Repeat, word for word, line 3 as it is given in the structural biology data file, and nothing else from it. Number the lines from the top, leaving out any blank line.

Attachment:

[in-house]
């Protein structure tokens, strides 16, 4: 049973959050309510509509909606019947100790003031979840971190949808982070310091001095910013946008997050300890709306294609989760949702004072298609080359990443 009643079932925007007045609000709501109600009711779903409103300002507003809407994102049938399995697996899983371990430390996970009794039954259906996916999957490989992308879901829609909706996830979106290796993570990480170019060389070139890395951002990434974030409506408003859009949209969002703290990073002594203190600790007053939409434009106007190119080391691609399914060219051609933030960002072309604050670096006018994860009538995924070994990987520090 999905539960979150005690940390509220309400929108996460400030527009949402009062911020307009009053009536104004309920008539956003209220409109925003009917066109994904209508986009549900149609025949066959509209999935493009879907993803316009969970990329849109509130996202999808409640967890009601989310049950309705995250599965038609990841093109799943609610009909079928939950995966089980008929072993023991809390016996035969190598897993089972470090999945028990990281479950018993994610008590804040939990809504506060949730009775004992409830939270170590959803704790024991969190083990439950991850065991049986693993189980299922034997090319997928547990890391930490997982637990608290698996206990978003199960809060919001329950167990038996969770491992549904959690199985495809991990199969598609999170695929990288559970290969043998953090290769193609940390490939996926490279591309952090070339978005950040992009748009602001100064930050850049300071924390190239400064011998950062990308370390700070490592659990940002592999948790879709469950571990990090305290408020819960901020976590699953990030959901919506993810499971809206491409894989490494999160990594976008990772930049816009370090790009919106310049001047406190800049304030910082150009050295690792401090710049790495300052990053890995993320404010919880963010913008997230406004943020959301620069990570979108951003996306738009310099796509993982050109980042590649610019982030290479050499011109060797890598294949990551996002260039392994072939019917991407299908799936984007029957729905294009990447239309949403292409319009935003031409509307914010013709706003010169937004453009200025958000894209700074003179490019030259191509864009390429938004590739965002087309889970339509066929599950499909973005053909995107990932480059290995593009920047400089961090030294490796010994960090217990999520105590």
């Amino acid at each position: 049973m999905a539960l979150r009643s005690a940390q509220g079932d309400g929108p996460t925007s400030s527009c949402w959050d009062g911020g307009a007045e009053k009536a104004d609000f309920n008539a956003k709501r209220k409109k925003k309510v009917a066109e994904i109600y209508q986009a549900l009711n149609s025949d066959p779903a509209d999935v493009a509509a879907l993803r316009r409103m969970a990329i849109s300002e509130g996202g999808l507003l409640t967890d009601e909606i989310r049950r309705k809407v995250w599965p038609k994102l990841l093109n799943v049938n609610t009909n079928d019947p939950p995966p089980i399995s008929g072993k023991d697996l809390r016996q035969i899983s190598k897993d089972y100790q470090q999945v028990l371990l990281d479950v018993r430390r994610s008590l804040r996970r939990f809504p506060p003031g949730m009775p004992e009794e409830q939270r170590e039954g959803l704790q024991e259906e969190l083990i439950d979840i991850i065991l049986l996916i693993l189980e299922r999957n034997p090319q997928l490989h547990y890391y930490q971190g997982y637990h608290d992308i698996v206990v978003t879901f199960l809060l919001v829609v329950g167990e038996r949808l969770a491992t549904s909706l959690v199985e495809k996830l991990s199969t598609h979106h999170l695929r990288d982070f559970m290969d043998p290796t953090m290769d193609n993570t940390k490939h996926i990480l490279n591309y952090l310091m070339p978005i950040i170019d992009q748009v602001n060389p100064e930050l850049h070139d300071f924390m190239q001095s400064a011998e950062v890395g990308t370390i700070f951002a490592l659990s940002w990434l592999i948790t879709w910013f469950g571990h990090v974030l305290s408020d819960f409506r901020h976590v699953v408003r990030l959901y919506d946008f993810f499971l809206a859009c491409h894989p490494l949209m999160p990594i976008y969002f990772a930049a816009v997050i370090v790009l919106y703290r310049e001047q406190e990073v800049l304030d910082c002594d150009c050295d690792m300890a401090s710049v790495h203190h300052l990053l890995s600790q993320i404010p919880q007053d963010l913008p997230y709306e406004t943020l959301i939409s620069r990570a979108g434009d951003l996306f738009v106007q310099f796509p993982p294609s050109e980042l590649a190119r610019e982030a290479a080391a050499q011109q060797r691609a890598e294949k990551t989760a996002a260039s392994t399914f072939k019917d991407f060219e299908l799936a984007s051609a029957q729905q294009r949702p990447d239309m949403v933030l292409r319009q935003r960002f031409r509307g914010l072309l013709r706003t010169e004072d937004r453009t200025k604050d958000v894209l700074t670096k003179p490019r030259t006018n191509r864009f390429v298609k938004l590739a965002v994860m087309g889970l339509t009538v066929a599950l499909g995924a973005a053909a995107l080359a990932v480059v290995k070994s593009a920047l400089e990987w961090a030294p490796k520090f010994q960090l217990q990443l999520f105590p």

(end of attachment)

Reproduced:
């Amino acid at each position: 049973m999905a539960l979150r009643s005690a940390q509220g079932d309400g929108p996460t925007s400030s527009c949402w959050d009062g911020g307009a007045e009053k009536a104004d609000f309920n008539a956003k709501r209220k409109k925003k309510v009917a066109e994904i109600y209508q986009a549900l009711n149609s025949d066959p779903a509209d999935v493009a509509a879907l993803r316009r409103m969970a990329i849109s300002e509130g996202g999808l507003l409640t967890d009601e909606i989310r049950r309705k809407v995250w599965p038609k994102l990841l093109n799943v049938n609610t009909n079928d019947p939950p995966p089980i399995s008929g072993k023991d697996l809390r016996q035969i899983s190598k897993d089972y100790q470090q999945v028990l371990l990281d479950v018993r430390r994610s008590l804040r996970r939990f809504p506060p003031g949730m009775p004992e009794e409830q939270r170590e039954g959803l704790q024991e259906e969190l083990i439950d979840i991850i065991l049986l996916i693993l189980e299922r999957n034997p090319q997928l490989h547990y890391y930490q971190g997982y637990h608290d992308i698996v206990v978003t879901f199960l809060l919001v829609v329950g167990e038996r949808l969770a491992t549904s909706l959690v199985e495809k996830l991990s199969t598609h979106h999170l695929r990288d982070f559970m290969d043998p290796t953090m290769d193609n993570t940390k490939h996926i990480l490279n591309y952090l310091m070339p978005i950040i170019d992009q748009v602001n060389p100064e930050l850049h070139d300071f924390m190239q001095s400064a011998e950062v890395g990308t370390i700070f951002a490592l659990s940002w990434l592999i948790t879709w910013f469950g571990h990090v974030l305290s408020d819960f409506r901020h976590v699953v408003r990030l959901y919506d946008f993810f499971l809206a859009c491409h894989p490494l949209m999160p990594i976008y969002f990772a930049a816009v997050i370090v790009l919106y703290r310049e001047q406190e990073v800049l304030d910082c002594d150009c050295d690792m300890a401090s710049v790495h203190h300052l990053l890995s600790q993320i404010p919880q007053d963010l913008p997230y709306e406004t943020l959301i939409s620069r990570a979108g434009d951003l996306f738009v106007q310099f796509p993982p294609s050109e980042l590649a190119r610019e982030a290479a080391a050499q011109q060797r691609a890598e294949k990551t989760a996002a260039s392994t399914f072939k019917d991407f060219e299908l799936a984007s051609a029957q729905q294009r949702p990447d239309m949403v933030l292409r319009q935003r960002f031409r509307g914010l072309l013709r706003t010169e004072d937004r453009t200025k604050d958000v894209l700074t670096k003179p490019r030259t006018n191509r864009f390429v298609k938004l590739a965002v994860m087309g889970l339509t009538v066929a599950l499909g995924a973005a053909a995107l080359a990932v480059v290995k070994s593009a920047l400089e990987w961090a030294p490796k520090f010994q960090l217990q990443l999520f105590p």